United Phosphorus Limited (UPL) had no environmental authorisation to operate its Cornubia chemical factory, nor did it obtain risk assessment and planning permissions as required by environmental and municipal by-laws, a preliminary report has found.
Forestry, Fisheries and Environment Minister Barbara Creecy released the report on the Durban environmental disaster probe on Sunday.
The UPL factory, which stored various types of chemicals, was targeted during the unrest in July.
Water used by firefighters to douse the flames contained chemicals flowed through nearby communities, seeping into the soil, rivers and polluting a large stretch of the Durban North ecosystem and its beaches.
The contamination resulted in the closure of beaches on the North Coast.
Creecy said the chemical spill and fire caused "the most serious environmental catastrophe in recent times".
"Empirical evidence shows that an entire ecosystem, which includes the oHlanga tributary, the uMhlanga estuary, the beaches and the coastal environment, not only in the vicinity of the UPL, but for several kilometres to the north of the uMhlanga estuary mouth, has been seriously impacted and may take several years to recover from this incident.
"In the days following the fire, the air quality in the immediate facility was also affected."
She added environmental authorisation should have been obtained by UPL from the provincial tourism and environmental affairs department.
"In addition, UPL had not obtained a critical risk assessment or planning permissions from the eThekwini Metropolitan Municipality, in terms of the Occupational Health and Safety Act (OHSA) and the relevant municipal by-laws.
"Had the UPL undertaken this process, it would in all probability have been defined as a major hazard institution considering the significant volumes and nature of the chemicals stored at this particular location.
"These assessments would have determined the emergency readiness of the facility in the face of a disaster such as a fire."
UPL said it was "deeply disappointed" Creecy decided to release the preliminary findings without any prior discussion with it.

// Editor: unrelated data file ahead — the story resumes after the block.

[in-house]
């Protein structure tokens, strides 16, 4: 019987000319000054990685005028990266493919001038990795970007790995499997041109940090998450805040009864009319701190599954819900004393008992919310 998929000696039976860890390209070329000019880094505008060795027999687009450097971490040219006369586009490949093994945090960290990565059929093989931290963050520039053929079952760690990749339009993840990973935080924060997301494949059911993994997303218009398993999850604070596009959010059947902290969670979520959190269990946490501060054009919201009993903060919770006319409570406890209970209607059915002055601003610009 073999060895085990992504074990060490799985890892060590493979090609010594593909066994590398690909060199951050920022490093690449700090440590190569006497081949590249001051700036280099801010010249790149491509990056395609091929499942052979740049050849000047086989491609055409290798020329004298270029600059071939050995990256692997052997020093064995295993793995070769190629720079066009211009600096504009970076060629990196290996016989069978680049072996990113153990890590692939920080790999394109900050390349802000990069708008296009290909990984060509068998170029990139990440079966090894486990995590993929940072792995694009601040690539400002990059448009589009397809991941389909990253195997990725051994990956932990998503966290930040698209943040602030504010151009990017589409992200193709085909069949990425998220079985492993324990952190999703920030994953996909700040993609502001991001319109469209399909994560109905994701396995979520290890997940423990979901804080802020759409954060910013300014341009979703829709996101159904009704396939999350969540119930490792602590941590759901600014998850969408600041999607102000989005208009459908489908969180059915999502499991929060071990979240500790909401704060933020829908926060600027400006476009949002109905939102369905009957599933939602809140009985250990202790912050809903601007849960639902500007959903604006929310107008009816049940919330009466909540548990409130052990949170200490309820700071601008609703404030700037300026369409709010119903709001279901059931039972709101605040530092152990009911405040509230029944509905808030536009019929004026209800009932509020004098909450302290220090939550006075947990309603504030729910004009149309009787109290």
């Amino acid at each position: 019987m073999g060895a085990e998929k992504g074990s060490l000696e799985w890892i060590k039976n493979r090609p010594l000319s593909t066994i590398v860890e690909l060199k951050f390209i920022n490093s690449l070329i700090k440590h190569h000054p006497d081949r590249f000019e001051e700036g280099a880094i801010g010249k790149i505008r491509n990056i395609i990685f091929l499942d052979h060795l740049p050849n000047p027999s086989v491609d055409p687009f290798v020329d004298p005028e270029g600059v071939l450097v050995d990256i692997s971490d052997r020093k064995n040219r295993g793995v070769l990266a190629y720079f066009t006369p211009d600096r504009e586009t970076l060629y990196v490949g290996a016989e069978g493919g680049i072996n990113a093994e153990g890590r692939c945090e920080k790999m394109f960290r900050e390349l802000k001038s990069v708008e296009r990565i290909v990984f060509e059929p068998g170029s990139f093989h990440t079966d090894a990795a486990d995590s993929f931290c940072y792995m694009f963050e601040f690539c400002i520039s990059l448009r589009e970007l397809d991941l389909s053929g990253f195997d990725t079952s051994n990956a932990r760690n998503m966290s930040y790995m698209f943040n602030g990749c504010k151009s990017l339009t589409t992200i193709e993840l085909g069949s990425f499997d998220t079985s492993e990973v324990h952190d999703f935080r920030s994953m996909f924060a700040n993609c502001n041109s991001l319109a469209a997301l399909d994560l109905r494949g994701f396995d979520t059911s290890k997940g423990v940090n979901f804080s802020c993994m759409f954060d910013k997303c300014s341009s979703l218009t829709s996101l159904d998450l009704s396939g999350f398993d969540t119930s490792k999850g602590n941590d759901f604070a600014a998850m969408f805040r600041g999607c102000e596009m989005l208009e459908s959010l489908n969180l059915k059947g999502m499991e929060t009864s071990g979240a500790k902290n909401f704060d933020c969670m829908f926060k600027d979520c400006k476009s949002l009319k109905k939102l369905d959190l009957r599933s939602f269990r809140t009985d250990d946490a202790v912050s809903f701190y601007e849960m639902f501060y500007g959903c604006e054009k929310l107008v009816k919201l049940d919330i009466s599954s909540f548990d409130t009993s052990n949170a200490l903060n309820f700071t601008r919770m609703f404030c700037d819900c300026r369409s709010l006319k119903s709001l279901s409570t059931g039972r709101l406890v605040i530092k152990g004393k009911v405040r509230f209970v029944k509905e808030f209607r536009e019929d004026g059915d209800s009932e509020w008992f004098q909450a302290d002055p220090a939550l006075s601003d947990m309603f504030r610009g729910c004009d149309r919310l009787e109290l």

It added the report was only sent to it late on Saturday night and it would respond in due course to the allegations of non-compliance.
"UPL does not admit any non-compliance with the law, as alleged in the preliminary report."
It said it was also "evident" little has been said about UPL's efforts at containing and cleaning up lost products, its compliance with its National Environmental Management Act (NEMA) obligations and the NEMA Directives issued "all at considerable cost to UPL and in the most adverse circumstances possible".
UPL added Creecy failed to consider the fires, which led to the pollution, were caused by rioters.
"UPL along with many other businesses were left to fend for themselves in the face of unprecedented and unforeseeable levels of violence and criminality. This central fact seems to be conveniently ignored by Minister Creecy's department."
Creecy said criminal investigations had been initiated by an independent team of investigators from the environmental management inspectorate.
A criminal case has since been opened with the Verulam police.
She added she was not pronouncing on the innocence or guilt of UPL."These findings will be made by a court of law once the NDPP [National Directorate of Public Prosecution] makes a decision to prosecute this matter."
Among the recommendations, the report proposed a compliance profile be identified for the chemical storage and manufacturing sectors to assess the need for a national compliance and/or enforcement programme.
Based on the evaluation of the authorities' response to the incident, it was also recommended to determine the need to establish an interdepartmental rapid emergency response team to deal with a certain category of incidents.
The report recommended looking at the feasibility of creating a mobile command centre which had basic equipment which could be used to assist in the government's response to these types of incidents.
Creecy said clean-up teams were applying various measures to contain the spillage, including the physical removal of sediment from the system.
So far, 13 000 tons of contaminated solids and 23.4 million litres of contaminated liquids have been removed from the UPL site and the environment.
The affected areas remained a "emergency situation," she added.
"Accordingly, I will ensure that the national department continues to provide critical specialist support to the Joint Operational Centre. The national Green Scorpions will also continue to lead the criminal investigation that was initiated and work closely with the other entities involved in this investigation. "The danger has not yet passed. But in time, with enough remedial work and attention, we hope the environment will recover and those responsible for this incident, directly and indirectly, will have to own up and take responsibility for their actions."